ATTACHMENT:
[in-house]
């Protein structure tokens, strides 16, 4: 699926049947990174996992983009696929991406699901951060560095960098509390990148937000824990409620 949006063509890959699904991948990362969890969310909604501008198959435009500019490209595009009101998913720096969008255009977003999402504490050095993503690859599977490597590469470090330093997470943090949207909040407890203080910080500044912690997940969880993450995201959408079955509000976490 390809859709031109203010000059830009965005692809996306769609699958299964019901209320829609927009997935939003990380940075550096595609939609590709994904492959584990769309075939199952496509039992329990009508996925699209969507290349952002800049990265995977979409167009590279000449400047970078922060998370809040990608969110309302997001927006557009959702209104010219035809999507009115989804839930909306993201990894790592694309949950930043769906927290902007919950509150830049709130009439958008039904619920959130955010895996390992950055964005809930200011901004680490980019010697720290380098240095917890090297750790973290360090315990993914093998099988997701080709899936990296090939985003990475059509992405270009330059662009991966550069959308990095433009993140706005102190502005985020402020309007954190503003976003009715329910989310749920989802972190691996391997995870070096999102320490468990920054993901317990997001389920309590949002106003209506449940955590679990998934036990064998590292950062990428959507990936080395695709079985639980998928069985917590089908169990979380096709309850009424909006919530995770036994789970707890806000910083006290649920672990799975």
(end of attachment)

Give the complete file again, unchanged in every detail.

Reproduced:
[in-house]
């Protein structure tokens, strides 16, 4: 699926049947990174996992983009696929991406699901951060560095960098509390990148937000824990409620 949006063509890959699904991948990362969890969310909604501008198959435009500019490209595009009101998913720096969008255009977003999402504490050095993503690859599977490597590469470090330093997470943090949207909040407890203080910080500044912690997940969880993450995201959408079955509000976490 390809859709031109203010000059830009965005692809996306769609699958299964019901209320829609927009997935939003990380940075550096595609939609590709994904492959584990769309075939199952496509039992329990009508996925699209969507290349952002800049990265995977979409167009590279000449400047970078922060998370809040990608969110309302997001927006557009959702209104010219035809999507009115989804839930909306993201990894790592694309949950930043769906927290902007919950509150830049709130009439958008039904619920959130955010895996390992950055964005809930200011901004680490980019010697720290380098240095917890090297750790973290360090315990993914093998099988997701080709899936990296090939985003990475059509992405270009330059662009991966550069959308990095433009993140706005102190502005985020402020309007954190503003976003009715329910989310749920989802972190691996391997995870070096999102320490468990920054993901317990997001389920309590949002106003209506449940955590679990998934036990064998590292950062990428959507990936080395695709079985639980998928069985917590089908169990979380096709309850009424909006919530995770036994789970707890806000910083006290649920672990799975």